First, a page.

When one hears the name “Lumpkin’s Jail” what should he think, and how should it make him feel about this state’s history and its role in perpetuating slavery? It should mean something to us all, because even before Richmond was the capital of the Confederacy, it already had left a shameful chapter in the annals of the American enslavement of African people.

As Virginians we need to ask a fundamental question: Do enough citizens of this commonwealth know Shockoe in Richmond was the home to Robert Lumpkin’s Slave Jail, an international slave-trading hub so notorious it was referred to as “the Devil’s half-acre”? And if the residents of this state aren’t cognizant of the horrors that were inflicted on human beings on our own soil, how can Americans anywhere else be aware of that fact? Going even further, if we don’t know this history, how can we hold up the stain that is Lumpkin’s for those outside our borders as an example of what must never be repeated?

Does Virginia need a slavery museum? Does America need Virginia to have a slavery museum? Does the world need Virginia to make sure we never forget what happened here, which spawned a greater institution? The answer to all three of those questions is, “Yes.”

Former Gov. Bob McDonnell expressed an appreciation for the importance of us telling this story — and the appropriateness for that to take place in Virginia and its capital city — when he included in his final budget funds to make it happen. Leaders of the General Assembly and Gov. Terry McAuliffe have been right to keep the effort moving forward. These actions are historically responsible, and as Virginians we should be proud to walk down this path. With the nation a mere five years from commemorating the 400th anniversary of the first Africans being brought to North America for servitude in 1619, we have no time to waste. The events of 1619 inexorably shaped the history of America’s founding, and continue to ripple through to this very day. Although slavery was not codified in Virginia for those Africans for another 50 years, the first Africans arrived on these shores in the red-letter year, 1619.

When the idea of the U.S. National Slavery Museum was first conceived, the board — of which I still am chairman — thought that the best place for such a museum would be Jamestown, Virginia — the place where the first Africans were brought, along with indentured servants and women, for the first time. Property rights and legal authority to convey the necessary land for the museum were stalled by litigation — to which our project was not a party — and caused interminable delay for that site.

The City of Richmond then became the first local government we approached with our interest in locating the slavery museum there. For reasons yet unknown, the city did not act upon our offered suggestion. The decision was then made, upon a consultant’s advice, to locate elsewhere.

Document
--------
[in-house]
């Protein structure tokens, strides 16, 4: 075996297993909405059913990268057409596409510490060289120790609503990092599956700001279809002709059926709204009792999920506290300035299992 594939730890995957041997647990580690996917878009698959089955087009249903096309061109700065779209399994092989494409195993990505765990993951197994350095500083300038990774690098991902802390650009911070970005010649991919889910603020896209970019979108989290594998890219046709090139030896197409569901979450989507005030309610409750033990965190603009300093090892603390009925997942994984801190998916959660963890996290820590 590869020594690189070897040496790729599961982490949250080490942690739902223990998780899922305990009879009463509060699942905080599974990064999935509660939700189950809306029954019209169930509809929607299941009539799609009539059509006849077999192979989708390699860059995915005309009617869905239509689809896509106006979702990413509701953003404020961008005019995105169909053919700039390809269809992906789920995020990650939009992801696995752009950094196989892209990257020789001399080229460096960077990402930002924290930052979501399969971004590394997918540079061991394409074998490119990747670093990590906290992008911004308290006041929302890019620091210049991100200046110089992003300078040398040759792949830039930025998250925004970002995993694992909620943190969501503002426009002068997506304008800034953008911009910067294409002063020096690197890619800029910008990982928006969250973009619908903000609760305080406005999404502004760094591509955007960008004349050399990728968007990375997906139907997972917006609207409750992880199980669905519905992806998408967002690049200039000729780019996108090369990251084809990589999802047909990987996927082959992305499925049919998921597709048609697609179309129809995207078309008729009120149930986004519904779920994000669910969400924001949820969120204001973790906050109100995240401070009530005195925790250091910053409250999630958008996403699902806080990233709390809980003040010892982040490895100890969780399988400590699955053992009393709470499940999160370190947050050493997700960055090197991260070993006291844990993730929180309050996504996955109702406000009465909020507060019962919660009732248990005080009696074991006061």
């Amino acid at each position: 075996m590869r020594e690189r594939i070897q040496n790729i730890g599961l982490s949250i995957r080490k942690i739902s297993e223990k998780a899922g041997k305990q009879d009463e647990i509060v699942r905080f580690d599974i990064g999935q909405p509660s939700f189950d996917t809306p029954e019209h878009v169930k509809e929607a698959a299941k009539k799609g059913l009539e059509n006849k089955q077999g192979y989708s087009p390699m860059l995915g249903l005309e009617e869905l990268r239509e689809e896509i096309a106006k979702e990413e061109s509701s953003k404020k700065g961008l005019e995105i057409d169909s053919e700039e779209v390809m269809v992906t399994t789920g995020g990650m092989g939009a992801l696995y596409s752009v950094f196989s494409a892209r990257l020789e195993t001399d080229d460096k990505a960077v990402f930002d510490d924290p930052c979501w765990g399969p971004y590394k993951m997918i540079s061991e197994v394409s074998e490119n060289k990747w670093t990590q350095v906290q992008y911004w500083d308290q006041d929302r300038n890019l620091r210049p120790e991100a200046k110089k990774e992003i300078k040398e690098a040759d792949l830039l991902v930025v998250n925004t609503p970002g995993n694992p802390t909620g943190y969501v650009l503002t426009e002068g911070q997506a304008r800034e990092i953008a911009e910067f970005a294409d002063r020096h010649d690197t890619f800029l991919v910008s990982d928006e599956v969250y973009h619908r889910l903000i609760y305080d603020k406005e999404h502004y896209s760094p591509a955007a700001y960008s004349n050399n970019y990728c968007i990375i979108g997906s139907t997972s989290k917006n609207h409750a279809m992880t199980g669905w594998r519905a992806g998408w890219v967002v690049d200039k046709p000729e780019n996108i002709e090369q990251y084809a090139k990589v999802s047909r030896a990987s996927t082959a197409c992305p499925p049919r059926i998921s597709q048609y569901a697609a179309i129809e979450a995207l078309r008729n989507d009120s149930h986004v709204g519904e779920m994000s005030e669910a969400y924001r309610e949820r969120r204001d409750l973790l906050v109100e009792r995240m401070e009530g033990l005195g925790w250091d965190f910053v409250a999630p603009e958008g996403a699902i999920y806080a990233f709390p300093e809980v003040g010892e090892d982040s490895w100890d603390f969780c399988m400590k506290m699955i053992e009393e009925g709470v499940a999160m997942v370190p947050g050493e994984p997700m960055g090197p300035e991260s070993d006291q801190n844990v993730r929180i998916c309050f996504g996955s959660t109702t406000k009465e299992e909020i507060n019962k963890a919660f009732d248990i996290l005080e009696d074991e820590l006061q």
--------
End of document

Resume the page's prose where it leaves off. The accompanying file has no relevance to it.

There now has come a new opportunity for the museum to be located in Richmond, in Shockoe Bottom.

As I told then Gov. McDonnell and the City of Richmond officials, we are prepared to work with the commonwealth and the city to create a sober and reflective remembrance of the 400th anniversary at a facility in Shockoe. The facility and institution that history compels us to create will not merely mark a point in time, though; it will be formed to stand the test of generations. It will serve as a standard to ensure no one ever forgets the ignominy initiated on these shores — one that tore families apart, scarred portions of this great country’s effort to herald freedom and equality and led to the bloodiest war in American history.

There also are other, brighter reasons to build this facility in this very portion of Richmond. My father, Robert J. Wilder Sr., was the child of slaves. He was not one to talk about slavery and what his parents had been through. Yet when I was a child we would go to the horse stables in Shockoe and he would point to the site of Lumpkin’s Jail. By that point, though, the portion of the city also stood as the founding site of an educational institution for freedmen that would evolve into the school we today know as Virginia Union University. (The site had been donated for the purpose of educating freed slaves by Robert Lumpkin’s wife, Mary Ann, herself a black woman.) So a catalyst for black education, VUU, was founded in 1865 on a piece of land that formerly was one of the world’s most notorious parcels of black hell on earth.

Lumpkin’s Jail represented pure evil, but the story we can tell in Shockoe also offers hope. That is highlighted by the fact that after an educational institution for black men was formed on the Lumpkin’s site the land went from being know as “the Devil’s half acre” to “God’s half acre.”

This important piece of Virginia presents the American paradox of darkness and light in a manner that cannot be matched. This patch of Richmond land has the ability to showcase despair that opened to the promise of education and the fundamental freedom it can bestow — even upon the descendants of those human beings once defined basically as little more than chattel by our Founding Fathers.

Since the inception of the slavery museum, we on the board have been fortunate to interact with a great number of people who are enthusiastic to see its shelves lined with artifacts and its lobby full of waiting visitors. This uncommon history will be dedicated to the human rights of all individuals worldwide, some presently enslaved, as slavery has never been a respecter of race, religion, ethnicity or nationality.

This is an American story worth telling. A full conceptualization of the American Dream is impossible without it.

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